Test your IoT platform with open source tools

This demo of JMeter using EMQX shows how to introduce performance test tools to verify and test platform-related quality indicators.
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The Internet of Things (IoT) and edge computing industries are developing quickly, and with it so does the scale of endpoints and the complexity of business logic. The more the IoT ecosystem grows, the more important it becomes to verify the availability and reliability of your platform. If you're delivering services, then testing your IoT system can help you find bottlenecks in performance, and help you plan ahead for scalability.

IoT can consist of any number of different devices using diverse protocols, strung together with complex integration architecture. This can make it challenging to design effective and meaningful tests for it. In this article, I demonstrate how to test an IoT platform using EMQX as an example of how to introduce performance test tools to verify and test platform-related quality indicators.


EMQX is a scalable messaging (MQTT) broker used to connect IoT devices. It's open source, but because it's a broker you must have a working node to manage all the messaging traffic. You can accept its business source license (BSL) and gain 10 licenses to use the official EMQX cloud installation. Alternately, you can install and run EMQX on your own server.

Introduction to JMeter

JMeter is an open source software of the Apache Foundation. It mainly implements performance tests by simulating concurrent loads, a common performance testing method in the open source community. It mainly has the following advantages:

  • Built-in support for multiple protocols, including TCP, HTTP, HTTPS, and more.
  • Provides a flexible plug-in extension mechanism and supports third-party extensions of other protocols.
  • Great community support.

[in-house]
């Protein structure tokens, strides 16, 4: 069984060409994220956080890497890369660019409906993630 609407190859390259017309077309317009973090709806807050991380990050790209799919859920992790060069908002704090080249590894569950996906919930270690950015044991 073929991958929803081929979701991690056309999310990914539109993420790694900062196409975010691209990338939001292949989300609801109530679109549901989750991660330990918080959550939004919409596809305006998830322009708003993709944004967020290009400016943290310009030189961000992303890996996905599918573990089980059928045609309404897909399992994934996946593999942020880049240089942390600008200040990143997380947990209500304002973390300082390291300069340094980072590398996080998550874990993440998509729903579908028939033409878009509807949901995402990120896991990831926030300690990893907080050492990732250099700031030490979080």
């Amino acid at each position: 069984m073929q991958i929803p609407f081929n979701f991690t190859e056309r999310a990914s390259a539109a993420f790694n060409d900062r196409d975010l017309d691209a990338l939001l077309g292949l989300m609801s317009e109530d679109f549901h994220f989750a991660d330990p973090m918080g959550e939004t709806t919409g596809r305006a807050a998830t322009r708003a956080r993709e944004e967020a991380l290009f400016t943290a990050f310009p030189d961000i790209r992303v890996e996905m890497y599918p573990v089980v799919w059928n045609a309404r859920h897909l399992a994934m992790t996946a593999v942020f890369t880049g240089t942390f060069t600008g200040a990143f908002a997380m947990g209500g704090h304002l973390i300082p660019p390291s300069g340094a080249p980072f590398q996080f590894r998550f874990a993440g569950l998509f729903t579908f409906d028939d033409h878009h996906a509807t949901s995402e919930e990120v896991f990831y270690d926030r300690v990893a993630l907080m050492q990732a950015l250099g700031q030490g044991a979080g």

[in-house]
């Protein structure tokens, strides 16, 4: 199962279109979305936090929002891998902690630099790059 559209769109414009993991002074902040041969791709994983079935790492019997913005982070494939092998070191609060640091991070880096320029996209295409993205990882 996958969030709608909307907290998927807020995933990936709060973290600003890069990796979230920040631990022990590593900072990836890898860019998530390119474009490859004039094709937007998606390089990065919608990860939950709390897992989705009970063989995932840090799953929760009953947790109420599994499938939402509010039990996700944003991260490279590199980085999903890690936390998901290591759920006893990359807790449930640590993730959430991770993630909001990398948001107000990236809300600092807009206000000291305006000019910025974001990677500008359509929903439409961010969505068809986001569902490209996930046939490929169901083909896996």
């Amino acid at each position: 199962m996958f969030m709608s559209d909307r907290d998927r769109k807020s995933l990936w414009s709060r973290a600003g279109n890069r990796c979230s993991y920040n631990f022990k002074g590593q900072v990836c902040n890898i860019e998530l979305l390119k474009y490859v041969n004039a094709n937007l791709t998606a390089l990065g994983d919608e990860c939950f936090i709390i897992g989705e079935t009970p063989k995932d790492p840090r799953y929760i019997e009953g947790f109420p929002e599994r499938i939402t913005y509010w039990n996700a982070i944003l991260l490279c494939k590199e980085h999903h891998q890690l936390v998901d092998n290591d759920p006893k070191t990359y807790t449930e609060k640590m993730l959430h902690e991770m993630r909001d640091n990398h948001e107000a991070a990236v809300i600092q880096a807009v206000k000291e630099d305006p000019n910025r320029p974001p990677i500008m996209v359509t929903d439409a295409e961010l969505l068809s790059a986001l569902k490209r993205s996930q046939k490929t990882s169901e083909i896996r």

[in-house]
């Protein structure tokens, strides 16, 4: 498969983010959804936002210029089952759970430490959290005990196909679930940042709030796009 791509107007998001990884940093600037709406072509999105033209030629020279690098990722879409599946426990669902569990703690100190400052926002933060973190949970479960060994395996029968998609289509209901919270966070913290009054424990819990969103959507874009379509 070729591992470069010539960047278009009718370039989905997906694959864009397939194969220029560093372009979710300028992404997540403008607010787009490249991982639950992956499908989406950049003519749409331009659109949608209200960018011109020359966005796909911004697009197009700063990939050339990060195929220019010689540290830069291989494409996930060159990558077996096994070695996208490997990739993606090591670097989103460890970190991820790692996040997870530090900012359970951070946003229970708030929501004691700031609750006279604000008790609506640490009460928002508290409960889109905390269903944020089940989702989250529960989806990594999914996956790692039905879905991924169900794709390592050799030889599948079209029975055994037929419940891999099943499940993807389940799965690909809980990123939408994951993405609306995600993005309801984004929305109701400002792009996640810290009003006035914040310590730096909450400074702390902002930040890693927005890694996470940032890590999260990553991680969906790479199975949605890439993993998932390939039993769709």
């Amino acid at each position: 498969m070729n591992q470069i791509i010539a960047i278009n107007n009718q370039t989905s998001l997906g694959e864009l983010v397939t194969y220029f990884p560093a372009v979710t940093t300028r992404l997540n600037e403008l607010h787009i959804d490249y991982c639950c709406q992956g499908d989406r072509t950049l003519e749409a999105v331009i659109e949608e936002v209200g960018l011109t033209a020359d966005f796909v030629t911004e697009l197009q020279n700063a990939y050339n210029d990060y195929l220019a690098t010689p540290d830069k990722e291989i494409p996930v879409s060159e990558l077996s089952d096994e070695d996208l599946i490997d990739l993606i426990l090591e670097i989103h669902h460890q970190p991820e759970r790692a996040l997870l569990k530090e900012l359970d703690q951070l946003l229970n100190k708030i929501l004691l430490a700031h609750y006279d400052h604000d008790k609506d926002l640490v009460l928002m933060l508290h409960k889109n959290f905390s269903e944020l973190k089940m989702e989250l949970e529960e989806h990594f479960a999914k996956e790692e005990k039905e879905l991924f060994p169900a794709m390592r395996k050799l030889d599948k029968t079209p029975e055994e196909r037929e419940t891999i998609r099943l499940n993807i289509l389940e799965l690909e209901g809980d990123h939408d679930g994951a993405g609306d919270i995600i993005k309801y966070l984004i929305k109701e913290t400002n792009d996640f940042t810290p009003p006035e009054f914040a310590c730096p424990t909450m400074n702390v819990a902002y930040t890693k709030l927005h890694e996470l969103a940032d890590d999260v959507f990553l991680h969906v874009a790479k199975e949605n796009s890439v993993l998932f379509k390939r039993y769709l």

Install JMeter

JMeter is written in Java, so you must install Java if it's not already installed. For Linux, macOS, and Windows, you can use Adoptium.net. On Linux, you may alternatively use SDKMan.

After installing Java, download JMeter, decompress it, and enter the bin subdirectory of the archive directory. Depending on your operating system, run jmeter (Linux and macOS) or jmeter.bat (Windows).

$ wget https://dlcdn.apache.org//jmeter/binaries/apache-jmeter-X.Y.tgz
$ tar xvf apache-jmeter*tgz
$ cd apache-jmeter-X.Y/bin
$ ./jmeter

JMeter's script editing interface is presented to you:

Image of Apache jmeter interface.

(Chongyuan Yin, CC BY-SA 4.0)

Your first JMeter test

Here's how to use JMeter to build and run a simple HTTP test case.

  1. JMeter uses a single thread to simulate a user. A Thread Group refers to a virtual user group, and simulates access to the system being tested.

    To add a virtual user group (Thread Group), right-click on Test plan > Add > Threads (Users) > Thread Group.

    Image of adding a thread group to Apache.

    (Chongyuan Yin, CC BY-SA 4.0)

    Number of Threads in Thread Properties can be used to configure the number of concurrent users in a virtual user group. The higher the value, the greater the amount of concurrency. Use Loop Count to configure how many tests each virtual user performs.

    Image of Apache thread properties.

    (Chongyuan Yin, CC BY-SA 4.0)

  2. JMeter includes several example tests. Add the HTTP Request test with a right-click on Thread Group > Add > Sampler > HTTP Request.

    Image of Apache request add.

    (Chongyuan Yin, CC BY-SA 4.0)

    In the sample test script, use the default HTTP request settings to initiate an HTTP request to a website.

    Set an HTTP request in JMeter.

    (Chongyuan Yin, CC BY-SA 4.0)

  3. A result listener is not strictly necessary for the performance test, but it lets you see the test result. This can help facilitate debugging in the process of writing scripts. In this sample script, use View Result Tree to help view the response information of the request.

    To add a result listener, right-click on Thread group > Add > Listener > View Results Tree.

    Image of Apache view results tree.

    (Chongyuan Yin, CC BY-SA 4.0)

  4. Time to run the test. After saving your test script, click the Start button in the top toolbar to run the test script. Because you're testing against a public website, use a low number (under 10) of threads and loop count. If you spam the site, you could find yourself blocked in the future!

    Image of Apache test results.

    (Chongyuan Yin, CC BY-SA 4.0)

Test your IoT platform

You've completed a simple HTTP test script. You can draw inferences from this case and try other protocols. In the next article, I'll introduce other test components of JMeter in more detail, which you can use together to build complex test scenarios. For now, explore JMeter to see what you can test.

XMeter project leader of EMQ Technologies with 10+ years' experience in testing tools. Aims to provide the finest load-testing service for IoT protocols and applications. Heavy Java user.

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